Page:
KINSHASA, DEMOCRATIC REPUBLIC OF CONGO – FEBRUARY 02: (EDITOR NOTE: STRICTLY EDITORIAL USE ONLY – NO MERCHANDISING). Pope Francis meets with young people and catechists from across the Democratic Republic of Congo on February 02, 2023 in Kinshasa, Democratic Republic of Congo. On the third day of his Apostolic Journey to the DRC, Pope Francis held a lively encounter with young people and the local Church’s catechists. The meeting took place in the Martyr’s Stadium in Kinshasa on Thursday morning, and the Pope thanked the Congolese youth for their shows of affection and dancing. (Photo by Vatican Media via Vatican Pool/Getty Images)

KINSHASA, Feb 2 (Reuters) – Pope Francis on Thursday urged young people in Democratic Republic of Congo to forge a new future without the ethnic rivalry, corruption and distrust that have fuelled so many bloody conflicts in Africa.

Addressing more than 65,000 young people in Martyrs Stadium, Francis spoke of forgiveness and reconciliation, themes that have dominated his visit to Congo, where armed conflict has killed and displaced millions of people over the past decades.

But Thursday’s speech, focused on what he called “ingredients for the future”, struck a more hopeful tone than his previous ones as he spoke of potential new horizons for Congo rather than of its bloody past and present.

The speech was interrupted so often by applause and cheers that at one point an organiser took a microphone and shouted “let the pope speak” before he could continue.

“Beware of the temptation to point a finger at someone, to exclude another person because he or she is different; beware of regionalism, tribalism, or anything that makes you feel secure in your own group,” he told them.

“You know what happens: first, you believe in prejudices about others, then you justify hatred, then violence, and in the end, you find yourself in the middle of a war,” he said.

Congo has some of the world’s richest mineral deposits, but its abundant resources have stoked conflict between ethnic groups, militias, government troops and foreign invaders.


Eastern Congo has also been plagued by violence connected to the long and complex fallout from the 1994 genocide in neighbouring Rwanda.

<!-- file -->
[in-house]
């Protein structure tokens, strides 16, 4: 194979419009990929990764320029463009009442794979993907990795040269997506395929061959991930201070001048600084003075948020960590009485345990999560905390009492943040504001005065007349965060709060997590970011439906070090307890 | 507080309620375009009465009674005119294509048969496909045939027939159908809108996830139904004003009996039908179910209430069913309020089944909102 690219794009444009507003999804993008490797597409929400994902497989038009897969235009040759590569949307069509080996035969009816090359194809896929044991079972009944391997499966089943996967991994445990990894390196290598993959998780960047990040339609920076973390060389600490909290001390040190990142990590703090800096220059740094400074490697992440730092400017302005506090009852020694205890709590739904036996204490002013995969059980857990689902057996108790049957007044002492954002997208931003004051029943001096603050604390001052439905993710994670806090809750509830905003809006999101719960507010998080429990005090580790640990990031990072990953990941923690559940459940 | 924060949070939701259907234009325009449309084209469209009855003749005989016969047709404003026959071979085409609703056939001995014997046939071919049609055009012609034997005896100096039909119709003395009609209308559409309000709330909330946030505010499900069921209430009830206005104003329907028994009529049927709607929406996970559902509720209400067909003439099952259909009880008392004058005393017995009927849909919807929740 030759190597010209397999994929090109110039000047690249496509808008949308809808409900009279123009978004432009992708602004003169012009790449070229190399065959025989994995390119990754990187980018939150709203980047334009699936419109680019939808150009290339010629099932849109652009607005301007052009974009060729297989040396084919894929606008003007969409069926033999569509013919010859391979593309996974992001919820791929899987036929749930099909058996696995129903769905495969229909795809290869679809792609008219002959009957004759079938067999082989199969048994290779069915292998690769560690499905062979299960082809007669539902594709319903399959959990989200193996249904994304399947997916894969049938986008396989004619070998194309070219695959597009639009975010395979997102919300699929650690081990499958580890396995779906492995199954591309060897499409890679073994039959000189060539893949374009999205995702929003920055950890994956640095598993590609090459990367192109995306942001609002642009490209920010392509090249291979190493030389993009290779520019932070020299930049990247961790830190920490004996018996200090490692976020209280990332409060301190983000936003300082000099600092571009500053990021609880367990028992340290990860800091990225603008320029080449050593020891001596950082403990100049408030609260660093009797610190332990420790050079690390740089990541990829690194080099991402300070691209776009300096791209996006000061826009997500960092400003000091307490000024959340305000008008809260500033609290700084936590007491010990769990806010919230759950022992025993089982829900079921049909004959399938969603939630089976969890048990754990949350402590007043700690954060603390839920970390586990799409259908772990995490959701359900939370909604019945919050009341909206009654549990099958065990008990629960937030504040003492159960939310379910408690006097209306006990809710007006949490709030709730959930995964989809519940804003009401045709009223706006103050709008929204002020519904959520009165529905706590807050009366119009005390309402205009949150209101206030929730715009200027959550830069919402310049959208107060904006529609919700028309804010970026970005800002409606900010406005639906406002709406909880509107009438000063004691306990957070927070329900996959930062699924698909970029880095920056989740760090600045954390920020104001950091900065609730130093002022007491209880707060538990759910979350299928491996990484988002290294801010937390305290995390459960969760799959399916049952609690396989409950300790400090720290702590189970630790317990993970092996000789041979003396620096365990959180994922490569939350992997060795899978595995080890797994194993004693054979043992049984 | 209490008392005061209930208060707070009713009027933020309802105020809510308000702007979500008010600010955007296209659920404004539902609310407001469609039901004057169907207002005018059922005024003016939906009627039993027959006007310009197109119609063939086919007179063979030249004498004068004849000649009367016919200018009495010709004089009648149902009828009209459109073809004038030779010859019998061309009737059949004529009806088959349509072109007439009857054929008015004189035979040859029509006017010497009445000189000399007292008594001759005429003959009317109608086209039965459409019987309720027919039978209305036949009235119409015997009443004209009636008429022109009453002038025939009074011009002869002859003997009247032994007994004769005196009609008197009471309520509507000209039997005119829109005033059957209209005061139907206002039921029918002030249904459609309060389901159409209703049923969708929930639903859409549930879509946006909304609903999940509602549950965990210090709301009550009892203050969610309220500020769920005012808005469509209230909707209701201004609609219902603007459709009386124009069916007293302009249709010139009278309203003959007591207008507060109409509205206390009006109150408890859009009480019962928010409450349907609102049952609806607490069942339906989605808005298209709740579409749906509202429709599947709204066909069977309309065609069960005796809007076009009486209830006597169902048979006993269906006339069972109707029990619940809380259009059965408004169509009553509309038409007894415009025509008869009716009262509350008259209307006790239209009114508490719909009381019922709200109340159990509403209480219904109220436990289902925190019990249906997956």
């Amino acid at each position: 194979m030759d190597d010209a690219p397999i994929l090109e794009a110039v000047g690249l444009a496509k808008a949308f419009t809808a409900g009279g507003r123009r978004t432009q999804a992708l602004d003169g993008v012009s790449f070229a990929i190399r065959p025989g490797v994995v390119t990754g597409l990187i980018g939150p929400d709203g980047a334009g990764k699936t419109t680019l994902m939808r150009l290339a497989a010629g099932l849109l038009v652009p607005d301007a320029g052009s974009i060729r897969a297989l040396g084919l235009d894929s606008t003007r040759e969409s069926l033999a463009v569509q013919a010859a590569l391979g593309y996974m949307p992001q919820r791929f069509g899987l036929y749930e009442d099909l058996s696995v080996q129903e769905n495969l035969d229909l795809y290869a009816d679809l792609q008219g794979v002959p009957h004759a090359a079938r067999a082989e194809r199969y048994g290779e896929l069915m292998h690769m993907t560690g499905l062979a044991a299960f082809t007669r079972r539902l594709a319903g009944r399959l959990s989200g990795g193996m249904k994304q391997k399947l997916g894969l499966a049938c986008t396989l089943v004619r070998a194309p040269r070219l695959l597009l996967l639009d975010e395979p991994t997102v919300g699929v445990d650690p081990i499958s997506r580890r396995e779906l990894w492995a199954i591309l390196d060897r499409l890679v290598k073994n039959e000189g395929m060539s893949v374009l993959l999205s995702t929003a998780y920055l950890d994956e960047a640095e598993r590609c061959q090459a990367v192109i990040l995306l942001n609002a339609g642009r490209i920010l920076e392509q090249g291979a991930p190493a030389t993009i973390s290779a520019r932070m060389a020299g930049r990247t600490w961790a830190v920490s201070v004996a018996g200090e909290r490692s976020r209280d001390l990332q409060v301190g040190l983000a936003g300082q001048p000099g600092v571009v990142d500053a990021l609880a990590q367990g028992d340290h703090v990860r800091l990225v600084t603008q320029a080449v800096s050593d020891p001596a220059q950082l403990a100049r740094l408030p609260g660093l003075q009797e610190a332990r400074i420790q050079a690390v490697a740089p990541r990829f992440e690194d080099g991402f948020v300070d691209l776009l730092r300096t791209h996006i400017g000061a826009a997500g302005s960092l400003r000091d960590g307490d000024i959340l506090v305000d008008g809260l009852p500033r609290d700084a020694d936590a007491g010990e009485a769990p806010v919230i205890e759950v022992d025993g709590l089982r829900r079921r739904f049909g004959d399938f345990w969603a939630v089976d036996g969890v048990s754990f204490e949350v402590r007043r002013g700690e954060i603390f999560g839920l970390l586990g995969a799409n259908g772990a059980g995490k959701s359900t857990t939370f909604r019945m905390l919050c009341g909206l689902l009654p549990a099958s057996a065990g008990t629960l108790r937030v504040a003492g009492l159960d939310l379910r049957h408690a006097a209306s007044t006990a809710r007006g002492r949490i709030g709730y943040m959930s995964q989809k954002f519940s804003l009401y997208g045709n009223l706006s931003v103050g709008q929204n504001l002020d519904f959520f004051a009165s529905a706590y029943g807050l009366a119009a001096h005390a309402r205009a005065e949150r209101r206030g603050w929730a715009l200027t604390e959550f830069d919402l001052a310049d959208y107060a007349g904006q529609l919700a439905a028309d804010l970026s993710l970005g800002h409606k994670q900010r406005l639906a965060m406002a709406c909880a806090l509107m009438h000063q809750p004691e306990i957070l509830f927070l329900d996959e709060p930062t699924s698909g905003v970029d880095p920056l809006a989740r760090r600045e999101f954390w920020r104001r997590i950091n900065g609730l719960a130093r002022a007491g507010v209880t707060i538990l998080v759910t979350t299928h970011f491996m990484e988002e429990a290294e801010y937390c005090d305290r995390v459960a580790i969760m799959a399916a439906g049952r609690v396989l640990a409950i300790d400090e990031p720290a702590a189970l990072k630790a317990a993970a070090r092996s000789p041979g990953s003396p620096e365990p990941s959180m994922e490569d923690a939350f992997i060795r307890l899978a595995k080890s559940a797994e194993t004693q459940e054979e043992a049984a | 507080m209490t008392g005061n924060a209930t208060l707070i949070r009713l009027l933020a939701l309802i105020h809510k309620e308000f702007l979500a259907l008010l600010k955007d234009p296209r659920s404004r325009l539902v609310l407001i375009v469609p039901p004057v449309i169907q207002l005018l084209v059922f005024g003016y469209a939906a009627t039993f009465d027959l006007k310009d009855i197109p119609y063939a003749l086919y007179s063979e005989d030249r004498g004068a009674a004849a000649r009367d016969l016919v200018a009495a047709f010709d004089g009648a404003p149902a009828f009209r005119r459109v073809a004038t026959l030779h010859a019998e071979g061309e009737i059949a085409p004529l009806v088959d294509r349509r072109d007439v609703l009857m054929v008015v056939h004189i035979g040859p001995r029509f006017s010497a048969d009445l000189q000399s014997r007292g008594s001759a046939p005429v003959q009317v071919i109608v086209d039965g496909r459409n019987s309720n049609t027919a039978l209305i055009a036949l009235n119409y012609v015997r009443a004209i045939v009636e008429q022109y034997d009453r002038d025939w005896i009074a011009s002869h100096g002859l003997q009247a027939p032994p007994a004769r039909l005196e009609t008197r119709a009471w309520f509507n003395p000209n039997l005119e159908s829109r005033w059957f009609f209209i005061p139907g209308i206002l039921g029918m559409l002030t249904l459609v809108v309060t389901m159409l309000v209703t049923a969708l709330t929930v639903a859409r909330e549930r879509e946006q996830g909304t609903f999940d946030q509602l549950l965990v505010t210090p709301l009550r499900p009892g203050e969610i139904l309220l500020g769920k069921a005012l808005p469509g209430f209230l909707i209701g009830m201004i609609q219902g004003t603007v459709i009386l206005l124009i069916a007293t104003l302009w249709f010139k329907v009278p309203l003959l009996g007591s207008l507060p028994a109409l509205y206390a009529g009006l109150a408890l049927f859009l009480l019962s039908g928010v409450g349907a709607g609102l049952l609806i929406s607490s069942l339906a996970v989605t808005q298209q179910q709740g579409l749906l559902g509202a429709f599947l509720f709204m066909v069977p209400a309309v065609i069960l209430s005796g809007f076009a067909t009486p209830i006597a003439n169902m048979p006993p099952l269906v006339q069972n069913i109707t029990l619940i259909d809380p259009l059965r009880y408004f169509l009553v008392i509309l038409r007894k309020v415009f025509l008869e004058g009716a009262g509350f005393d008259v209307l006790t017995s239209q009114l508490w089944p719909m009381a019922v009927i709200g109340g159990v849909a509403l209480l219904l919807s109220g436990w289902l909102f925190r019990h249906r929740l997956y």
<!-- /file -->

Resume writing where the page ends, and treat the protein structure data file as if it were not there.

“To create a new future we need to give and receive forgiveness. That is what Christians do,” he said.


In urging the young people in the packed stadium to “do the right thing”, Francis also asked them not to repeat the mistakes of previous generations. He singled out “corruption, which never seems to stop spreading”.

He led the stadium in an impromptu chant of “no to corruption” in French, Congo’s lingua franca.

The theme struck a chord with many young people in the stadium, who denounced their own leaders as corrupt and complained of routinely having to pay bribes to receive what should be ordinary services.

“The pope is right,” said Joel Muhemereri Amani, 21, an art student. “Because the country is going badly, imagine, to enter somewhere you have to corrupt the police. And I hope that the government, the police will change in this respect.”


Genovic Lobombo, a medical student, said he had come up against corruption during his time at university. “In order to succeed, you have to give money,” he said. “Corruption reigns here.”

The United Nations says African economies lose nearly $150 billion to corruption each year.

“Look, corruption is a scourge that exists in many countries of the world,” said Patrick Muyaya, minister of communication and government spokesman, after the pope’s speech.

“There are structural problems linked to the organisation of the country. So we are going to work so that all those who work can earn money by the sweat of their brow,” he told Reuters.

The 86-year-old pope, who arrived in Congo on Tuesday,flies to neighbouring South Sudan on Friday. He will be visiting jointly with the Archbishop of Canterbury and the Church of Scotland Moderator, in what the three Christian leaders have described as an unprecedented “pilgrimage of peace”.

South Sudan, the world’s youngest country, is also grappling with conflict and hunger following a civil war that was fought mostly on ethnic lines and killed 400,000 people.


(Additional reporting by Sonia Rolley; Writing by Philip Pullella and Estelle Shirbon; Editing by Nick Macfie, Alexandra Hudson)